If this is an honest offer to find solutions, then I applaud him. If this comes from a desire to really deal with the hard questions, then I will nod my head in agreement.
If so, then let me offer some places to start.
We have, for years, systematically stripped our public classrooms of any acknowledgment of God or moral absolutes. Instead, we teach, directly or indirectly, a naturalistic worldview in which there is no ultimate purpose for life. We teach how to use condoms rather that self-control. We reinforce the self-centered belief that it is “all about me”. Is it just possible that this plays a major part in how a culture becomes increasingly selfish and leads to more and more violence when things don’t "go our way"?
That would be a hard question we could address.
Within the public square, we have created the same chilling effect upon those who would speak of God or sin or self-control or moral absolutes. We have created a mindset that every person is free to determine their own truth, their own right or wrong, yet we are shocked when someone actually plays that out in reality.
That, too, would be a hard question.
We have decided that pornography and the production of grossly violent movies and music and video games is a “right” and when we hear over and over again the clear evidence that people play those same violent acts out in real life, we close our eyes and refuse to point out the accountability of the “Hollywood” industry or how to “control” its negative influence upon our nation.
That, certainly, would be a hard question.
We abort millions of little babies and fight for the “right” of the mother to kill them. Have we demeaned the value of life through these public policies such that it contributes to the view that life isn’t that special or sacred anyway?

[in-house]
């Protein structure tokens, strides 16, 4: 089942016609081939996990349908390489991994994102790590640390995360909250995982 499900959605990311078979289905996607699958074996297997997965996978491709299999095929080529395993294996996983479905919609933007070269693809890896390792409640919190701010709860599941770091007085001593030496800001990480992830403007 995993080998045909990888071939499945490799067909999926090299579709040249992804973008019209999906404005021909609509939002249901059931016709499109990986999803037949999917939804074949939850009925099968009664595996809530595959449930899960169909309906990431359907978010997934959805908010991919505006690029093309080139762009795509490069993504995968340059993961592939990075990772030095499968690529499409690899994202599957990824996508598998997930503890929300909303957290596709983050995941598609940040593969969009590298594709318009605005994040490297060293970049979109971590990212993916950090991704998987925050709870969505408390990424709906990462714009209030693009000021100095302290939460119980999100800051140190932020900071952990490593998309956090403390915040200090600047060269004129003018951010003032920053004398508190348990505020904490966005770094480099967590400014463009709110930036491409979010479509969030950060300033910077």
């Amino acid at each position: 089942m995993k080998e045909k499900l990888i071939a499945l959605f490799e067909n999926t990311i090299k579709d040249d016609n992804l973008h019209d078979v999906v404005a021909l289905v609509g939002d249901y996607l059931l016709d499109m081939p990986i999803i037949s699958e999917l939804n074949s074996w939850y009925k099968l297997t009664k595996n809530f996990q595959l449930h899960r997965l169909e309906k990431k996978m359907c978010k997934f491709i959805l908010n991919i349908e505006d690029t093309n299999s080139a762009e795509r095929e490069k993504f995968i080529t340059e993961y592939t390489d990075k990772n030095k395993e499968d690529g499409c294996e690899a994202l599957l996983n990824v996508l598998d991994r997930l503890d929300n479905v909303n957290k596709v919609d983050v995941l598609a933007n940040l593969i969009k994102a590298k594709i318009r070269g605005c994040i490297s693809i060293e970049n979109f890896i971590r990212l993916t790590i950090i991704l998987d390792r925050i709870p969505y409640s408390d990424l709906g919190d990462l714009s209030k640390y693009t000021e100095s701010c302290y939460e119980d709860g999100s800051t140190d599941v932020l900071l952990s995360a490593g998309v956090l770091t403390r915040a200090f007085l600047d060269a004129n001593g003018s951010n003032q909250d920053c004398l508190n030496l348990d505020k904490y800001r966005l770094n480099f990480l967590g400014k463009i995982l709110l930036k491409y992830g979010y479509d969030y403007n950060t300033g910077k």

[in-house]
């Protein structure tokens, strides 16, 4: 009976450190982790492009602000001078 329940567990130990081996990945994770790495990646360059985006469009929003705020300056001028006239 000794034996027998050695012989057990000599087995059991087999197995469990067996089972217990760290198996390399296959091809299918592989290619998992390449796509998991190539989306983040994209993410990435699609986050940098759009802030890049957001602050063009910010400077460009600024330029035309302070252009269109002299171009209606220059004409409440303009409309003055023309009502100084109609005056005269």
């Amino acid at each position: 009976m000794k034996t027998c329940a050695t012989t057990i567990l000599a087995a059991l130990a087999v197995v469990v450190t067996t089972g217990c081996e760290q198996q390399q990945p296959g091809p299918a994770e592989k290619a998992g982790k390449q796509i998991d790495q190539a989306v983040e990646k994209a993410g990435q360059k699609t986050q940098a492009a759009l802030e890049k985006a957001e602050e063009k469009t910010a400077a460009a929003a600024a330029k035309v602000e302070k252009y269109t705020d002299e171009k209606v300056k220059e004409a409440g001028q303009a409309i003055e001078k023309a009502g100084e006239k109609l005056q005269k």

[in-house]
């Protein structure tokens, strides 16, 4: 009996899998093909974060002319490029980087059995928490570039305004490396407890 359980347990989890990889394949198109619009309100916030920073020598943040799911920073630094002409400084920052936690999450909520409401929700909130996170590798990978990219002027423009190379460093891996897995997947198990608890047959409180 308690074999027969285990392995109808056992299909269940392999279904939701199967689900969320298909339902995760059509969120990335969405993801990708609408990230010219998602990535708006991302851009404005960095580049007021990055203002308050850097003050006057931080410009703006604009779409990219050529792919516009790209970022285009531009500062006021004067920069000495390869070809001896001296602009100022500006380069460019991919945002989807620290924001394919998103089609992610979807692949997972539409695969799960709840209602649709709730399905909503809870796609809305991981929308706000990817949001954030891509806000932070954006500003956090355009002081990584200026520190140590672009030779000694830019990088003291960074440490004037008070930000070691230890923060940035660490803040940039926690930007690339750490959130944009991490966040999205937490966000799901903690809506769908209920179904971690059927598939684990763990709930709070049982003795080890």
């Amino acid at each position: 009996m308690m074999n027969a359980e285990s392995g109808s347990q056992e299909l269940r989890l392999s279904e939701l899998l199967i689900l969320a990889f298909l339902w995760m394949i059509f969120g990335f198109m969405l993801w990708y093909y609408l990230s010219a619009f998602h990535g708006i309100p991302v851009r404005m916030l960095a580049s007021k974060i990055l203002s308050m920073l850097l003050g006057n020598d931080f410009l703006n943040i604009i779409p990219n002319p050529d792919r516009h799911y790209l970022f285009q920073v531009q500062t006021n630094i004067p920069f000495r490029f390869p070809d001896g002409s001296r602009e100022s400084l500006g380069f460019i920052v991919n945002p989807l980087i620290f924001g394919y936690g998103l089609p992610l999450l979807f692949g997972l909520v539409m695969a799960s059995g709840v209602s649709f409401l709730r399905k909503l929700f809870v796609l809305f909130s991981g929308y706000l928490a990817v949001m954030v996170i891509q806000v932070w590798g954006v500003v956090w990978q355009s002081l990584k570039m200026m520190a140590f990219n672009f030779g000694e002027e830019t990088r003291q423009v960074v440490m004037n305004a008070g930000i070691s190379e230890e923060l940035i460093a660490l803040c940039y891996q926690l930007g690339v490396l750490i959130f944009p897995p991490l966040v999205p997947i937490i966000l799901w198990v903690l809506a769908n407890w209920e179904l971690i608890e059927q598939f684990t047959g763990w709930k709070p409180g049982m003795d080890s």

This would be a terribly hard question.
I suppose we could go on.
But my concern, in listening to the President, is that we won’t REALLY ask the hard questions. I have a sense that, between the lines, this isn’t about asking about controlling our sinful nature, it will be about controlling guns.
It won’t be about asking if we have created a culture of death because of abortion...it will be about guns.
It won’t be about why we have allowed our children's world to be filled with violent video games that make it a thrill to rape and murder and torture and steal...it will be about guns.
It won’t be about music that celebrates violence and sexual abuse...it will be about guns.
It won’t be about movies and videos that glorify self-indulgence, desensitize us to gross violence, debase human life, and blur any distinction between good and evil...it will be about guns.
I hope the President really meant that he wanted to ask the hard questions—the hard questions about “why” our culture is increasingly selfish and therefore increasingly violent.
But I’m afraid we won’t.
I’m afraid it will be the same old political power thing again, dealing with the same old issue that really has little to do with the consequences we unfortunately all suffered from in Newtown, Connecticut.
That will be sad.
Because the hardest question of all…the ultimate question…the question all of these tragedies should drive us to, is the question with the easiest answer:
How do we solve the problem of evil that infects the heart of man?
This is the real question.
The question with a simple answer.
It is found in the One whose birth we have made politically incorrect to mention.
How really sad.